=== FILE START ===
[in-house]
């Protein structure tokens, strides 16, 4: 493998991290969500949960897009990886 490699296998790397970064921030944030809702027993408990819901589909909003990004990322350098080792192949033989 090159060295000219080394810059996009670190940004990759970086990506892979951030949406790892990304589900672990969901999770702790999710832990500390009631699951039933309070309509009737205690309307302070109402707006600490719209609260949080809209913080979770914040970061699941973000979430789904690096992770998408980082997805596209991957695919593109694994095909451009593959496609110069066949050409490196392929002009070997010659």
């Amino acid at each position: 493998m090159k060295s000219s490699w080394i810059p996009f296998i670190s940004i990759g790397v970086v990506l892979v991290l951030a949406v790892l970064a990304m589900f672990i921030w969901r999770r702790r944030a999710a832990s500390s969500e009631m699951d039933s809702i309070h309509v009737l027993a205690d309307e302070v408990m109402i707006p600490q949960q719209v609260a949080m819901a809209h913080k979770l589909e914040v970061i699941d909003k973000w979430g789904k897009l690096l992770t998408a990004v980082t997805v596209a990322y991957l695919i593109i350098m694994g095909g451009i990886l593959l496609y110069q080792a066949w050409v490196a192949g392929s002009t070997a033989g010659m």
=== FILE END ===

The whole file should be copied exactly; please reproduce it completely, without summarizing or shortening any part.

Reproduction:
[in-house]
């Protein structure tokens, strides 16, 4: 493998991290969500949960897009990886 490699296998790397970064921030944030809702027993408990819901589909909003990004990322350098080792192949033989 090159060295000219080394810059996009670190940004990759970086990506892979951030949406790892990304589900672990969901999770702790999710832990500390009631699951039933309070309509009737205690309307302070109402707006600490719209609260949080809209913080979770914040970061699941973000979430789904690096992770998408980082997805596209991957695919593109694994095909451009593959496609110069066949050409490196392929002009070997010659």
């Amino acid at each position: 493998m090159k060295s000219s490699w080394i810059p996009f296998i670190s940004i990759g790397v970086v990506l892979v991290l951030a949406v790892l970064a990304m589900f672990i921030w969901r999770r702790r944030a999710a832990s500390s969500e009631m699951d039933s809702i309070h309509v009737l027993a205690d309307e302070v408990m109402i707006p600490q949960q719209v609260a949080m819901a809209h913080k979770l589909e914040v970061i699941d909003k973000w979430g789904k897009l690096l992770t998408a990004v980082t997805v596209a990322y991957l695919i593109i350098m694994g095909g451009i990886l593959l496609y110069q080792a066949w050409v490196a192949g392929s002009t070997a033989g010659m």